- Follow-up surgeries occur between age 2 and late teen years
- Dental treatment might be required for some children with cleft palate.
Many children might need additional surgeries when they grow up. These additional surgeries can improve the appearance of the face and might also improve hearing, breathing, and speech and language pattern.
Children with a cleft palate may also need a bone graft when they are about 8 years old to fill in the upper gum line so that it can support permanent teeth and stabilize the upper jaw.
How to manage post-surgery?
Once your kid’s surgery is complete and there are no more complications, they should be checked for their behavioural and personality changes (if any).
- If you observe any such changes, you can always consult a therapist for post-surgery trauma that your child might face. Because in situations like these, professional help will be beneficial.
- If you observe that your child’s speech is still not clear, then consult with a speech therapist who will check and see if any further surgery is required or not.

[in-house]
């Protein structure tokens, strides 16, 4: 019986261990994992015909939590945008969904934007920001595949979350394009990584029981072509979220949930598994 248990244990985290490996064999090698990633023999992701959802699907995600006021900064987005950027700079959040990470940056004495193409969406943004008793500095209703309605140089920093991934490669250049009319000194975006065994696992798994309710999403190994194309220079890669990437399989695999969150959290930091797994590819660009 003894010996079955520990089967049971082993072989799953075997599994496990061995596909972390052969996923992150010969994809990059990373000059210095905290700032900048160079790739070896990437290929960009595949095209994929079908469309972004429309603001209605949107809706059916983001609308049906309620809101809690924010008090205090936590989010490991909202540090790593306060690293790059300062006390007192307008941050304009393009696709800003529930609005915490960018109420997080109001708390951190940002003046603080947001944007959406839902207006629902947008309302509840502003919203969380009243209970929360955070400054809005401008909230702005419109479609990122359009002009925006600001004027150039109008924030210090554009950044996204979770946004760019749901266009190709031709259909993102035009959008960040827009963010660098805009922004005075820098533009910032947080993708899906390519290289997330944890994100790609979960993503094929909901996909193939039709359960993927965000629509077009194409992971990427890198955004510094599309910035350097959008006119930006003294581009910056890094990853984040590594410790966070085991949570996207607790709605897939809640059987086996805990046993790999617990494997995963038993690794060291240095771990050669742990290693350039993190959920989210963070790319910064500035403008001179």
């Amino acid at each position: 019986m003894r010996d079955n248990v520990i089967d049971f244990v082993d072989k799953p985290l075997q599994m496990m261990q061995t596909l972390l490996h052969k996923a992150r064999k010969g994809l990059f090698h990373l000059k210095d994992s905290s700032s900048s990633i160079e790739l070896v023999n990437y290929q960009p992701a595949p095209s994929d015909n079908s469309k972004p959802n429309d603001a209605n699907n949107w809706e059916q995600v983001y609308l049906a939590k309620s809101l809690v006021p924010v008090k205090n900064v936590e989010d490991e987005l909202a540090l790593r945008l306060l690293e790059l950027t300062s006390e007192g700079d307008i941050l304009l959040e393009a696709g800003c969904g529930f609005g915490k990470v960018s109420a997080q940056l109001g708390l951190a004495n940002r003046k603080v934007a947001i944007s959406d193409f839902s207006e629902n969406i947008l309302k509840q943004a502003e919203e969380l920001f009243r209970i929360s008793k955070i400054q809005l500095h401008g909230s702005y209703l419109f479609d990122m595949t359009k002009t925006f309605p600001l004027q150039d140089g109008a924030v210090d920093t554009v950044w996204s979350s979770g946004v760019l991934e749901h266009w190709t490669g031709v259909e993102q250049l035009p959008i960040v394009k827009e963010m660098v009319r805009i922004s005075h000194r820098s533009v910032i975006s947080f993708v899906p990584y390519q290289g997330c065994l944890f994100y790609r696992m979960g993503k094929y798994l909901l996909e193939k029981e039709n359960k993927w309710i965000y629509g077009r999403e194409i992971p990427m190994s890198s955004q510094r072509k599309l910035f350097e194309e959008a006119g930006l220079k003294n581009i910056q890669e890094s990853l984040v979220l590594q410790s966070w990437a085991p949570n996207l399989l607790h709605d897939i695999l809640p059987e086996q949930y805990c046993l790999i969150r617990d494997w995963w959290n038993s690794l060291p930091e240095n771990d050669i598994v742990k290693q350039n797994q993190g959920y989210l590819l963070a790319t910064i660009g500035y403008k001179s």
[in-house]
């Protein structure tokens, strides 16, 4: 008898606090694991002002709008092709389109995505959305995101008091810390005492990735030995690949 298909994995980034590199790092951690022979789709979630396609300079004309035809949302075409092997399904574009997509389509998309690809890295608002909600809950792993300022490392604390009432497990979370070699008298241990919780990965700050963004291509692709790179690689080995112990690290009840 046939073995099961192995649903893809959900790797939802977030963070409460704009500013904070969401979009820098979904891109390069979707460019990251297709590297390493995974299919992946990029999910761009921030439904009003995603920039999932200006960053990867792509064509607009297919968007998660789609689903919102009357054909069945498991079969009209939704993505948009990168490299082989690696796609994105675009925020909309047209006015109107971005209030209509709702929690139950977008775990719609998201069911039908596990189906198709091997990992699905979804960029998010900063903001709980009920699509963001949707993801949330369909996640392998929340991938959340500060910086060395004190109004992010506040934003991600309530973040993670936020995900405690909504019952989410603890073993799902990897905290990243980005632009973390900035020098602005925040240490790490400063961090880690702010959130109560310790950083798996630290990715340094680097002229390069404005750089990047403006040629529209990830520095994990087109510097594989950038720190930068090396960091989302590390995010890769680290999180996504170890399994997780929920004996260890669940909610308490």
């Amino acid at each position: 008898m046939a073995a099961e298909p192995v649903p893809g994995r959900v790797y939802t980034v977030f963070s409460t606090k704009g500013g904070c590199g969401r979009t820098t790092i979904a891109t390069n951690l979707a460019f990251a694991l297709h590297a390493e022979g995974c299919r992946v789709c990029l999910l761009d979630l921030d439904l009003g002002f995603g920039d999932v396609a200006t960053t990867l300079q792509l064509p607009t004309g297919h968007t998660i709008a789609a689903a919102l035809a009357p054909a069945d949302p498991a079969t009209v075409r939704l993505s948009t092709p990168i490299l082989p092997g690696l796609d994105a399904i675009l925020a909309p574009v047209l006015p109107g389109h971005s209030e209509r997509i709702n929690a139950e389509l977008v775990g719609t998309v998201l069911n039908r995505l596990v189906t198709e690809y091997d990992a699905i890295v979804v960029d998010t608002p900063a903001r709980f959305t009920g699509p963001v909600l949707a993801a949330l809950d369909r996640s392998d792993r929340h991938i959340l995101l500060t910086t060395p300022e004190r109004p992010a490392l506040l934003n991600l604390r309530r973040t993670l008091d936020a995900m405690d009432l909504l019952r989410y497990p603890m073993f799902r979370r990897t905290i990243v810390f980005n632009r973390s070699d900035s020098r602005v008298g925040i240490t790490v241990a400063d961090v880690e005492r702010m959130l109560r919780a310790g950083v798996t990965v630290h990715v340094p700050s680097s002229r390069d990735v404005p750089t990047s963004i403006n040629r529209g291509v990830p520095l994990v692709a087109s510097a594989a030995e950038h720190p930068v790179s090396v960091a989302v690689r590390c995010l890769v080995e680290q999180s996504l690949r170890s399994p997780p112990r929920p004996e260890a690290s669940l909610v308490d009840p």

- Give some space to your child and tell them that you will always be by there if they face any difficulty because of this problem.
- To boost your child’s confidence again, you have to make some extra efforts and tell your kid to embrace their natural self and help them regain their self-esteem.
For some, this post-surgery experience can be traumatic, while it might not affect that much for others. It all depends from person to person. So, keep a check on your child and just be there for them.